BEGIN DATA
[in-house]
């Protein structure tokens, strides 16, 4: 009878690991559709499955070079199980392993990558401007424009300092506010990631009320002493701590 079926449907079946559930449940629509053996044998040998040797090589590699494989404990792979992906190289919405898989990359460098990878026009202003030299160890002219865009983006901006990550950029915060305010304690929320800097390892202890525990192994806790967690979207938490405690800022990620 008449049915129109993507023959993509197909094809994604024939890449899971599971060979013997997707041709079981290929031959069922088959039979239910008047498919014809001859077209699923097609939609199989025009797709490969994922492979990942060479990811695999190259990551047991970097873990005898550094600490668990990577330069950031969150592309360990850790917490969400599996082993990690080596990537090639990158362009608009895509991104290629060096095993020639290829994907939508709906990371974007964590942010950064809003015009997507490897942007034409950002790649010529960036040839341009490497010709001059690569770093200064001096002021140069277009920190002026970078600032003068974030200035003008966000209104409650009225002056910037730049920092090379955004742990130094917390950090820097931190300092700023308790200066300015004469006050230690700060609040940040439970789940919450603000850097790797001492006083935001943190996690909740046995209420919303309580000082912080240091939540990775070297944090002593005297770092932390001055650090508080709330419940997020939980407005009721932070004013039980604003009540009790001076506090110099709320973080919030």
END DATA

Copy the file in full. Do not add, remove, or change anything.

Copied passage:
[in-house]
């Protein structure tokens, strides 16, 4: 009878690991559709499955070079199980392993990558401007424009300092506010990631009320002493701590 079926449907079946559930449940629509053996044998040998040797090589590699494989404990792979992906190289919405898989990359460098990878026009202003030299160890002219865009983006901006990550950029915060305010304690929320800097390892202890525990192994806790967690979207938490405690800022990620 008449049915129109993507023959993509197909094809994604024939890449899971599971060979013997997707041709079981290929031959069922088959039979239910008047498919014809001859077209699923097609939609199989025009797709490969994922492979990942060479990811695999190259990551047991970097873990005898550094600490668990990577330069950031969150592309360990850790917490969400599996082993990690080596990537090639990158362009608009895509991104290629060096095993020639290829994907939508709906990371974007964590942010950064809003015009997507490897942007034409950002790649010529960036040839341009490497010709001059690569770093200064001096002021140069277009920190002026970078600032003068974030200035003008966000209104409650009225002056910037730049920092090379955004742990130094917390950090820097931190300092700023308790200066300015004469006050230690700060609040940040439970789940919450603000850097790797001492006083935001943190996690909740046995209420919303309580000082912080240091939540990775070297944090002593005297770092932390001055650090508080709330419940997020939980407005009721932070004013039980604003009540009790001076506090110099709320973080919030």